In the morning, Stella refuses my offer of crayons, snacks, books, stuffed animals, and amusing herself in another room. She insists on watching me spay our puppy. “If I get scared, I’ll hide behind the wall,” she tells me. She has always known herself this well.
So we follow Skip, tugging on her leash, into the clinic. I press my stethoscope to Skip’s chest, with Stella at my elbow. She watches carefully as I draw some pain medication and a sedative into a syringe and inject it into Skip’s muscle. She stands close as I shave a small patch of hair on Skip’s forearm and place a catheter into the vein.
I juggle my two hats—mom and veterinarian—describing each step to Stella, in a light voice, before it happens. She is poised, ready for each next moment. She closes a drawer I absentmindedly leave open.
Stella never flinches as Skip relaxes, then slides into sleep during my next injection. I curve a tube past Skip’s adult incisors and puppy canine teeth, into her trachea. The technicians shave her belly and vacuum it. Stella follows us into surgery.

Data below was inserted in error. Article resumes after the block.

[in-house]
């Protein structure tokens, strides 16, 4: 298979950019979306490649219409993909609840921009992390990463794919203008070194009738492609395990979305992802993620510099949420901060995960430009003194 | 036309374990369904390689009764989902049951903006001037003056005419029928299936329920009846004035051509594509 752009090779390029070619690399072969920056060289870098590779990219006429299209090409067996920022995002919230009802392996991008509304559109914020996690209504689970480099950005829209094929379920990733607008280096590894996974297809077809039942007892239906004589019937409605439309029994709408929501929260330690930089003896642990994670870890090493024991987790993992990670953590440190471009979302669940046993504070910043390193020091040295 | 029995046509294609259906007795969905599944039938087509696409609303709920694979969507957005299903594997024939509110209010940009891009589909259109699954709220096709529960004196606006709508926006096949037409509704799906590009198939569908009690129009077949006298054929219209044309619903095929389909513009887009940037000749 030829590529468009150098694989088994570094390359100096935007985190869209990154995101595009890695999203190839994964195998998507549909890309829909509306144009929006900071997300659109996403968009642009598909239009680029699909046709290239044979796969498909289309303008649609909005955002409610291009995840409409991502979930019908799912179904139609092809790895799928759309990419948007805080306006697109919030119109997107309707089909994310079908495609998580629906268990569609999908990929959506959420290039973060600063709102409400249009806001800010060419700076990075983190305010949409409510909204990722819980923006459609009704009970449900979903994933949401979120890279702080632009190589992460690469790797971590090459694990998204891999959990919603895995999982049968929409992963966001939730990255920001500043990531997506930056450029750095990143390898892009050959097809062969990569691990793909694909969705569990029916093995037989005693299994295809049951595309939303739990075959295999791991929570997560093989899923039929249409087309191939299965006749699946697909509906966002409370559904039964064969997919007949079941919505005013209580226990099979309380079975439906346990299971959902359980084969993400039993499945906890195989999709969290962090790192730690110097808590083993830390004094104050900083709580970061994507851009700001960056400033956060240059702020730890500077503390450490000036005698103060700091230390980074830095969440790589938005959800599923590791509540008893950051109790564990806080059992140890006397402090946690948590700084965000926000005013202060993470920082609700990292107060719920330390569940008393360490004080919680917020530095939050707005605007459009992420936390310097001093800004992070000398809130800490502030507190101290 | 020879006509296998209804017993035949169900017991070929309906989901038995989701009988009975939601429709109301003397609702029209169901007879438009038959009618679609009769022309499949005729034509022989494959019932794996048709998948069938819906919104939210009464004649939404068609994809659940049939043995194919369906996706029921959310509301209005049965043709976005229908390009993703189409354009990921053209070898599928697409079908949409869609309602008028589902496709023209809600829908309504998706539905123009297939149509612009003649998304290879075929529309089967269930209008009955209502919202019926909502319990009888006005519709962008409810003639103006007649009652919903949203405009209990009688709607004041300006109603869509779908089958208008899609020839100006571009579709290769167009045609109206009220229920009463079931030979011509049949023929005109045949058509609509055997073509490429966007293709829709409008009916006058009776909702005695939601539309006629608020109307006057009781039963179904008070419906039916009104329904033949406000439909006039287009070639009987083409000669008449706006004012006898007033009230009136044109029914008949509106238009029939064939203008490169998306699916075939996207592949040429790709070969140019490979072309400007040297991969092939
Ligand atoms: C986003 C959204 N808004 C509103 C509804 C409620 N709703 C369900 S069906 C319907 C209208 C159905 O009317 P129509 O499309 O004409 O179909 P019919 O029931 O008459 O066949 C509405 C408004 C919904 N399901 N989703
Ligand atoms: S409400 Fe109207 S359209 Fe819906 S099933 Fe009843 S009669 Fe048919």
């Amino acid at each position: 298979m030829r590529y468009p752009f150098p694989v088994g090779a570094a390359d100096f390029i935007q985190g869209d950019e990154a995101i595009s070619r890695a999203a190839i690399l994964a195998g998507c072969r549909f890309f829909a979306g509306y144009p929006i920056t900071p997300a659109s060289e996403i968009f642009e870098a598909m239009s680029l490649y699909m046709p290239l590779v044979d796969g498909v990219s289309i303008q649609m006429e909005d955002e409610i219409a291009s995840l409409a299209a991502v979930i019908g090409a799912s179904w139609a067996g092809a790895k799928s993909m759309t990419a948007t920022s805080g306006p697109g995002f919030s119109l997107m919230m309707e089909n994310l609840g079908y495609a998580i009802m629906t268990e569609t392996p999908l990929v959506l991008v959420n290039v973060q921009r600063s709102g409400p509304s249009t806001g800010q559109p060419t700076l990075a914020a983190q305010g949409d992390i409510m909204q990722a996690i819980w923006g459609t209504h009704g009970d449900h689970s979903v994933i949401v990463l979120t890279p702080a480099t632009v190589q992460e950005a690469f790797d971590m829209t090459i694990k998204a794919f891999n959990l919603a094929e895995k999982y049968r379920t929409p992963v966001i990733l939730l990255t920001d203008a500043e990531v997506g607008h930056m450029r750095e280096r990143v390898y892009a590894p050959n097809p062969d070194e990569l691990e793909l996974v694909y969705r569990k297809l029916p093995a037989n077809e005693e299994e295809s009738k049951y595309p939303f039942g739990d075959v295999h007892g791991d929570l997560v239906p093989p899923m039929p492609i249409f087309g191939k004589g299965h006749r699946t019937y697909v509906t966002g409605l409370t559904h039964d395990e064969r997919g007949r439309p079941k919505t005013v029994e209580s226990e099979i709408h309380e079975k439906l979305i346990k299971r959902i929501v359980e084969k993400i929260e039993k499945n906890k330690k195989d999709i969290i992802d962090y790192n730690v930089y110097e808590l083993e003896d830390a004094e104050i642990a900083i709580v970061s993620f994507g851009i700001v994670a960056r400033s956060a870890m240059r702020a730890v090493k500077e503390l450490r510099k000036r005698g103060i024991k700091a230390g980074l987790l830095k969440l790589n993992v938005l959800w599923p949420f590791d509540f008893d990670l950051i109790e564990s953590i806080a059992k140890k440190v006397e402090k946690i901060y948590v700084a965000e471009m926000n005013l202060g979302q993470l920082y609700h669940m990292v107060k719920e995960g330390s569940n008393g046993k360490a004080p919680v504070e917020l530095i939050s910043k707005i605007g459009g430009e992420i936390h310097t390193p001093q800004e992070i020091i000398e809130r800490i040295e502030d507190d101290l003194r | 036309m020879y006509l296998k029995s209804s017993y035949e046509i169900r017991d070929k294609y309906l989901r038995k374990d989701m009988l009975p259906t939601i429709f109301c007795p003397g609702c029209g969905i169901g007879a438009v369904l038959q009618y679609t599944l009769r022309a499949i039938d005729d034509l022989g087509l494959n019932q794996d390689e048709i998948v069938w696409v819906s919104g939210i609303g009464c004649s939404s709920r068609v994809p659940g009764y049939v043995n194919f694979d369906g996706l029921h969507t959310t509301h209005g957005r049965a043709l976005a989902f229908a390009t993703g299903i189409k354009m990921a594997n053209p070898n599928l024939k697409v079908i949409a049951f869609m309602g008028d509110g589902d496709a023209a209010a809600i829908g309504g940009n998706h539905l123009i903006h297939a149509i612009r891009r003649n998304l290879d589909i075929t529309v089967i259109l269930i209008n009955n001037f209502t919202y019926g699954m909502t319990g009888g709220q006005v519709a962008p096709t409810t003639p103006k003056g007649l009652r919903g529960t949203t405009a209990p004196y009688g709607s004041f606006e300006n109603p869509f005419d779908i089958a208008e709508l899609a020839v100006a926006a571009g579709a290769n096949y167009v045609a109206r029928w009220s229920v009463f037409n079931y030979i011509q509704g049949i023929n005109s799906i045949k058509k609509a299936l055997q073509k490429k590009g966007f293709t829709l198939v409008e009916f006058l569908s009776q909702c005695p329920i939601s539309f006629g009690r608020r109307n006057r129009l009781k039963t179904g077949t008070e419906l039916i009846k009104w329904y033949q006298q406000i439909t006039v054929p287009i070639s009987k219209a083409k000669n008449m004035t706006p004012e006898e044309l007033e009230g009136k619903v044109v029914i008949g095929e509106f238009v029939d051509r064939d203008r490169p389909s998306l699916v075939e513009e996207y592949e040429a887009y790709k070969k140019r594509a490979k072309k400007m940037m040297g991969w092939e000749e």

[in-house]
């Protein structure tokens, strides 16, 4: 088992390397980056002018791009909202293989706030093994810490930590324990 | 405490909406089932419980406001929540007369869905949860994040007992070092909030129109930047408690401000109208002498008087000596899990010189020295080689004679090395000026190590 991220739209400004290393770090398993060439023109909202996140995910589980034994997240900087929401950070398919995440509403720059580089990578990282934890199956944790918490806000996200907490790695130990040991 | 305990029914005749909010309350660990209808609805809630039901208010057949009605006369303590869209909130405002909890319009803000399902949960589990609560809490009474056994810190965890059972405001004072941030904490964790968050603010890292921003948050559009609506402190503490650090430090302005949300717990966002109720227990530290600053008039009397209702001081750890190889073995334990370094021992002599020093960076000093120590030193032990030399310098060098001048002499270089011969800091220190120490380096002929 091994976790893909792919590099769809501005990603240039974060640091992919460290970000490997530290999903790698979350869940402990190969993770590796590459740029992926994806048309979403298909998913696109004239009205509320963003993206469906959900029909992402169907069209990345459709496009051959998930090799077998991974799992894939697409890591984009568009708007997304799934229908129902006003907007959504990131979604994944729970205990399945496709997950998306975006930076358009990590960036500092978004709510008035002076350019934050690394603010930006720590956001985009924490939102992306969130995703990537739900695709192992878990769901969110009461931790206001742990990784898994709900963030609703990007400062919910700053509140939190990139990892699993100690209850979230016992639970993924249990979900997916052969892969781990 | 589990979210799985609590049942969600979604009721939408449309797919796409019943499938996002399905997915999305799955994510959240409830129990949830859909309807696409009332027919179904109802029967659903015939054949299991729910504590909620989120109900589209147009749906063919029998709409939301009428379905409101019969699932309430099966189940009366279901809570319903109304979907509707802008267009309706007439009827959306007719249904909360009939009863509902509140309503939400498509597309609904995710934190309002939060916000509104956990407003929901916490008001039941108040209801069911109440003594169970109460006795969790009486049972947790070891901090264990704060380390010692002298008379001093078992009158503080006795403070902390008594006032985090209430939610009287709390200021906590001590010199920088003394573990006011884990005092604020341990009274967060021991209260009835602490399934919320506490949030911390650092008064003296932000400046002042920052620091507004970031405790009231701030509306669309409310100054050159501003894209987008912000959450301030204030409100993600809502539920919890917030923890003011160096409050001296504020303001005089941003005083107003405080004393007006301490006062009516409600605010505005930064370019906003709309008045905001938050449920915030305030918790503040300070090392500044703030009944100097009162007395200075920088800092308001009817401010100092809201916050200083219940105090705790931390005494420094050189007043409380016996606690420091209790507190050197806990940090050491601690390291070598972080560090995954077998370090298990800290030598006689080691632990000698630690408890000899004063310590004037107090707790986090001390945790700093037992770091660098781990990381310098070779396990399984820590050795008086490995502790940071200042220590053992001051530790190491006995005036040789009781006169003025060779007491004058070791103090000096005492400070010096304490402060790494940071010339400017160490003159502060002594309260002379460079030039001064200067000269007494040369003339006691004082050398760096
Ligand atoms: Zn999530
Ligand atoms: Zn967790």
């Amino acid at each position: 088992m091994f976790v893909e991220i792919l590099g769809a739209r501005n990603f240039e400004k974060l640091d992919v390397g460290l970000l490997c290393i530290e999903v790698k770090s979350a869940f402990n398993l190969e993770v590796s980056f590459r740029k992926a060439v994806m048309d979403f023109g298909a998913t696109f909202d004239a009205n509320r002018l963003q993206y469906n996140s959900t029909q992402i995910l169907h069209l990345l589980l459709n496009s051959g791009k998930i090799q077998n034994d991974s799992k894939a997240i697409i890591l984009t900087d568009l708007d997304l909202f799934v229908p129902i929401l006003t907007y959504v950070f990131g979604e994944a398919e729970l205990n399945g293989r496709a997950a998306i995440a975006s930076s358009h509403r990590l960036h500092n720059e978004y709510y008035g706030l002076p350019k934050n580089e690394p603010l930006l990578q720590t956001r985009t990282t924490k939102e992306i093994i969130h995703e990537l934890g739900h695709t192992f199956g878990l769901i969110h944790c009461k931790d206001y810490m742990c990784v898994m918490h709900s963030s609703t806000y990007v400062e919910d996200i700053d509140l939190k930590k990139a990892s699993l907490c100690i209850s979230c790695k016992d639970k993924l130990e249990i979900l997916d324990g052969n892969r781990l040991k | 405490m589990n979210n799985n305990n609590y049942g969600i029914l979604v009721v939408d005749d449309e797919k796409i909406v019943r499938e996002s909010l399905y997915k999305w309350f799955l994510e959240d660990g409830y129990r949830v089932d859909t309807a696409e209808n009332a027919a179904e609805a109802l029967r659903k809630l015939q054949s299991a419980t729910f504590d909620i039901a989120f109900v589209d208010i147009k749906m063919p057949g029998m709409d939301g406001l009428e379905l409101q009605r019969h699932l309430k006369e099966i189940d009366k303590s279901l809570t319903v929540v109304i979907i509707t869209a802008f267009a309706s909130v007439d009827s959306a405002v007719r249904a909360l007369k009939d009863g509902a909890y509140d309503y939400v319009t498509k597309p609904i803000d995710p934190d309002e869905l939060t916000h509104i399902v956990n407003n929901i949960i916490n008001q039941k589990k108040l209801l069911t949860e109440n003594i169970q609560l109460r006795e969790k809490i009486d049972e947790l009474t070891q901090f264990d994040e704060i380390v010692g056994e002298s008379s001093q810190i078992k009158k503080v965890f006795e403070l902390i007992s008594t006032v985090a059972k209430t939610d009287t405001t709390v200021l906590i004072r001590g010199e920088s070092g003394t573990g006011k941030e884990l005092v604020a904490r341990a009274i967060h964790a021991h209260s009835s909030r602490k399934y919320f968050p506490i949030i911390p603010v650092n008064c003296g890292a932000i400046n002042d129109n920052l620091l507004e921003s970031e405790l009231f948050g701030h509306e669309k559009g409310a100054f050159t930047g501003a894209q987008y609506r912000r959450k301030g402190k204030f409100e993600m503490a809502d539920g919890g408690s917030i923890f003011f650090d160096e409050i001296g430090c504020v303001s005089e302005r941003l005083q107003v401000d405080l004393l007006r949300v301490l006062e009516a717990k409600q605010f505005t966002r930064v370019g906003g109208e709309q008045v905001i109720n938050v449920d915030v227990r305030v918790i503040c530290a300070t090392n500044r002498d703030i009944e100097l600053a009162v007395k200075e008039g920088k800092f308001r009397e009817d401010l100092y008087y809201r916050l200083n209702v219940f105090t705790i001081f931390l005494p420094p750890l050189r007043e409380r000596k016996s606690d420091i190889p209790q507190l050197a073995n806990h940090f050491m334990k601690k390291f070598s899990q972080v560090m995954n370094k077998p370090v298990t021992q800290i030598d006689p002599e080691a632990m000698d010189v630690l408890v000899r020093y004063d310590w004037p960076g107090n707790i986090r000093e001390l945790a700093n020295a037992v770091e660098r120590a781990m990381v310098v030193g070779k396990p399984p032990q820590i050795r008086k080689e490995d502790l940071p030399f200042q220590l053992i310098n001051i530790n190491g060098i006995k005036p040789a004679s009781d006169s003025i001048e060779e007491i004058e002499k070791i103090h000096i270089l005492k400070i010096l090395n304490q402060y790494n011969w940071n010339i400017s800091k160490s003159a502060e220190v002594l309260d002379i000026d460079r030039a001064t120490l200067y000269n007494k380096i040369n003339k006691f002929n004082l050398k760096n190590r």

Where does this fit into her four years of experience? Stella collects subtleties and figures things out. She understands more than what we tell her. She has seen dog sickness, injury, death, and, now, anesthesia in dogs. Today, she sees inside her dog.
While I close the body wall, Stella helps to arrange soft blankets in a cage, complete with a pillow. She squats beside me as Skip awakens with her fluffy head in my lap. As I carry Stella into preschool that afternoon, the powder from inside my size 6 ½ surgical gloves lingers on my wrists.
When Sam and I pick up Stella from preschool, she tells him that we spayed Skip today. He is awestruck and horrorstruck that she watched it.
“How did it look?” Sam wonders.
“Red.” Stella is matter-of-fact, but doesn’t want to give him many details. This experience is hers to keep.
“What was your favorite part about spaying Skip today,” I ask Stella.
“When you listened to her heart.”
Truly, that’s my favorite part, too—my daughter’s soft hand on my thigh as I kneel with my stethoscope. I can sense Stella’s neurons firing—curiosity and attentiveness. I can feel her big heart beating.